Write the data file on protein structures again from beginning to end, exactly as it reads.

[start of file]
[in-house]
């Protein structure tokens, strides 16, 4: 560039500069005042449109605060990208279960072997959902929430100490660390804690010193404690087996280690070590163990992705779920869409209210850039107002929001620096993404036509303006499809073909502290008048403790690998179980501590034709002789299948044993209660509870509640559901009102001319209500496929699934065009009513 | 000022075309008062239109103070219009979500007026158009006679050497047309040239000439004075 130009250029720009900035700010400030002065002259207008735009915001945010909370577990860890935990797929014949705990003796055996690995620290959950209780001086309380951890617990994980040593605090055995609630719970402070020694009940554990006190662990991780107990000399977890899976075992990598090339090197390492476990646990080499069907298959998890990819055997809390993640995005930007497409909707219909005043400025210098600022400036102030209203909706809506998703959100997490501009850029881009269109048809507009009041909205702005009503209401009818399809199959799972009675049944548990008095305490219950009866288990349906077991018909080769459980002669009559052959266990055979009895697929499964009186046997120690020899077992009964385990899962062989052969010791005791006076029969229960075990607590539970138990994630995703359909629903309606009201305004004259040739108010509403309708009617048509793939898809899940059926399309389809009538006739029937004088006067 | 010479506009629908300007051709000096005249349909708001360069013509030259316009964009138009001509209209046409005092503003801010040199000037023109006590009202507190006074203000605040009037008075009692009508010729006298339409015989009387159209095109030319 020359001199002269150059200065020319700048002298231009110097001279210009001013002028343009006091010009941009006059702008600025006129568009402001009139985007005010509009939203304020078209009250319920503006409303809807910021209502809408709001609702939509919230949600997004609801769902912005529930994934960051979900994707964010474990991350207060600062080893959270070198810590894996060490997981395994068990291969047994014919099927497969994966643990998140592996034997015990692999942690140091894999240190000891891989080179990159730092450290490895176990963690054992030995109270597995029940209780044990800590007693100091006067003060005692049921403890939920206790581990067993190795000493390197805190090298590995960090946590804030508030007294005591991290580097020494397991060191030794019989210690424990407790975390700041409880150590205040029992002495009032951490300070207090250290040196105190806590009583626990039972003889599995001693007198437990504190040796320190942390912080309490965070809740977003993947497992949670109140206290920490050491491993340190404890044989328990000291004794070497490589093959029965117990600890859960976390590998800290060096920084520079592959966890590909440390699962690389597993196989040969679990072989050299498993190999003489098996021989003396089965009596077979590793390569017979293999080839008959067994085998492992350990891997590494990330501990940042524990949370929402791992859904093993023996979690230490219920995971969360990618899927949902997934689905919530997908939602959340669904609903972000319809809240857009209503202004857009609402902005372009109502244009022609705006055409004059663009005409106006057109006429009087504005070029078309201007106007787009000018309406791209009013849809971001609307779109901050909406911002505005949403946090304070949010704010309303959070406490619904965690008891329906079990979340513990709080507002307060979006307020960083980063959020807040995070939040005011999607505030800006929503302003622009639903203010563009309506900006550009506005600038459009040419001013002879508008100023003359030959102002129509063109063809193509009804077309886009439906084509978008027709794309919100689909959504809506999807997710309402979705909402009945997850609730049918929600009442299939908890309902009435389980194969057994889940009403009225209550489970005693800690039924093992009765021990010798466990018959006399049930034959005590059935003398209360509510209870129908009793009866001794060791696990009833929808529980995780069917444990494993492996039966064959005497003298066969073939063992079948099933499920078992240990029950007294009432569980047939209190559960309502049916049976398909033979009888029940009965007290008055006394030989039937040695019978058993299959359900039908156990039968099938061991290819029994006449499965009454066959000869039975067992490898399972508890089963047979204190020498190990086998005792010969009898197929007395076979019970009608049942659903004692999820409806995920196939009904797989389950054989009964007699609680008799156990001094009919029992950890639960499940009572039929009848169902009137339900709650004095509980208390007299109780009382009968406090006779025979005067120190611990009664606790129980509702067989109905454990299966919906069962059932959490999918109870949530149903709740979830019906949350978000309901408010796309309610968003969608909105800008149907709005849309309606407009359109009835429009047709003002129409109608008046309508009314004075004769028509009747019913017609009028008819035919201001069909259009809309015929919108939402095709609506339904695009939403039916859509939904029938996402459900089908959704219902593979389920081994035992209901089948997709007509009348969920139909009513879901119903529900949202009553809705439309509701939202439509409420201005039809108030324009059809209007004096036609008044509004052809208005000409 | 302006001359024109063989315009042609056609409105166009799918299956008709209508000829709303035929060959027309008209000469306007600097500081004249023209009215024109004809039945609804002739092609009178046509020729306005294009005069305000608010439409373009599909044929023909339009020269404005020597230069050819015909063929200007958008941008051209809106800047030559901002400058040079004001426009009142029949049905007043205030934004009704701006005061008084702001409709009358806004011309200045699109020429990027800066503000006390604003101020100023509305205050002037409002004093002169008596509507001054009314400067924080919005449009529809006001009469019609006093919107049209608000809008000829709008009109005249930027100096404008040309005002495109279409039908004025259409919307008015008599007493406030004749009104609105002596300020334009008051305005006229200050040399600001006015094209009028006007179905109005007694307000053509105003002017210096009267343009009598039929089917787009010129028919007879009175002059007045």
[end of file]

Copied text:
[in-house]
């Protein structure tokens, strides 16, 4: 560039500069005042449109605060990208279960072997959902929430100490660390804690010193404690087996280690070590163990992705779920869409209210850039107002929001620096993404036509303006499809073909502290008048403790690998179980501590034709002789299948044993209660509870509640559901009102001319209500496929699934065009009513 | 000022075309008062239109103070219009979500007026158009006679050497047309040239000439004075 130009250029720009900035700010400030002065002259207008735009915001945010909370577990860890935990797929014949705990003796055996690995620290959950209780001086309380951890617990994980040593605090055995609630719970402070020694009940554990006190662990991780107990000399977890899976075992990598090339090197390492476990646990080499069907298959998890990819055997809390993640995005930007497409909707219909005043400025210098600022400036102030209203909706809506998703959100997490501009850029881009269109048809507009009041909205702005009503209401009818399809199959799972009675049944548990008095305490219950009866288990349906077991018909080769459980002669009559052959266990055979009895697929499964009186046997120690020899077992009964385990899962062989052969010791005791006076029969229960075990607590539970138990994630995703359909629903309606009201305004004259040739108010509403309708009617048509793939898809899940059926399309389809009538006739029937004088006067 | 010479506009629908300007051709000096005249349909708001360069013509030259316009964009138009001509209209046409005092503003801010040199000037023109006590009202507190006074203000605040009037008075009692009508010729006298339409015989009387159209095109030319 020359001199002269150059200065020319700048002298231009110097001279210009001013002028343009006091010009941009006059702008600025006129568009402001009139985007005010509009939203304020078209009250319920503006409303809807910021209502809408709001609702939509919230949600997004609801769902912005529930994934960051979900994707964010474990991350207060600062080893959270070198810590894996060490997981395994068990291969047994014919099927497969994966643990998140592996034997015990692999942690140091894999240190000891891989080179990159730092450290490895176990963690054992030995109270597995029940209780044990800590007693100091006067003060005692049921403890939920206790581990067993190795000493390197805190090298590995960090946590804030508030007294005591991290580097020494397991060191030794019989210690424990407790975390700041409880150590205040029992002495009032951490300070207090250290040196105190806590009583626990039972003889599995001693007198437990504190040796320190942390912080309490965070809740977003993947497992949670109140206290920490050491491993340190404890044989328990000291004794070497490589093959029965117990600890859960976390590998800290060096920084520079592959966890590909440390699962690389597993196989040969679990072989050299498993190999003489098996021989003396089965009596077979590793390569017979293999080839008959067994085998492992350990891997590494990330501990940042524990949370929402791992859904093993023996979690230490219920995971969360990618899927949902997934689905919530997908939602959340669904609903972000319809809240857009209503202004857009609402902005372009109502244009022609705006055409004059663009005409106006057109006429009087504005070029078309201007106007787009000018309406791209009013849809971001609307779109901050909406911002505005949403946090304070949010704010309303959070406490619904965690008891329906079990979340513990709080507002307060979006307020960083980063959020807040995070939040005011999607505030800006929503302003622009639903203010563009309506900006550009506005600038459009040419001013002879508008100023003359030959102002129509063109063809193509009804077309886009439906084509978008027709794309919100689909959504809506999807997710309402979705909402009945997850609730049918929600009442299939908890309902009435389980194969057994889940009403009225209550489970005693800690039924093992009765021990010798466990018959006399049930034959005590059935003398209360509510209870129908009793009866001794060791696990009833929808529980995780069917444990494993492996039966064959005497003298066969073939063992079948099933499920078992240990029950007294009432569980047939209190559960309502049916049976398909033979009888029940009965007290008055006394030989039937040695019978058993299959359900039908156990039968099938061991290819029994006449499965009454066959000869039975067992490898399972508890089963047979204190020498190990086998005792010969009898197929007395076979019970009608049942659903004692999820409806995920196939009904797989389950054989009964007699609680008799156990001094009919029992950890639960499940009572039929009848169902009137339900709650004095509980208390007299109780009382009968406090006779025979005067120190611990009664606790129980509702067989109905454990299966919906069962059932959490999918109870949530149903709740979830019906949350978000309901408010796309309610968003969608909105800008149907709005849309309606407009359109009835429009047709003002129409109608008046309508009314004075004769028509009747019913017609009028008819035919201001069909259009809309015929919108939402095709609506339904695009939403039916859509939904029938996402459900089908959704219902593979389920081994035992209901089948997709007509009348969920139909009513879901119903529900949202009553809705439309509701939202439509409420201005039809108030324009059809209007004096036609008044509004052809208005000409 | 302006001359024109063989315009042609056609409105166009799918299956008709209508000829709303035929060959027309008209000469306007600097500081004249023209009215024109004809039945609804002739092609009178046509020729306005294009005069305000608010439409373009599909044929023909339009020269404005020597230069050819015909063929200007958008941008051209809106800047030559901002400058040079004001426009009142029949049905007043205030934004009704701006005061008084702001409709009358806004011309200045699109020429990027800066503000006390604003101020100023509305205050002037409002004093002169008596509507001054009314400067924080919005449009529809006001009469019609006093919107049209608000809008000829709008009109005249930027100096404008040309005002495109279409039908004025259409919307008015008599007493406030004749009104609105002596300020334009008051305005006229200050040399600001006015094209009028006007179905109005007694307000053509105003002017210096009267343009009598039929089917787009010129028919007879009175002059007045």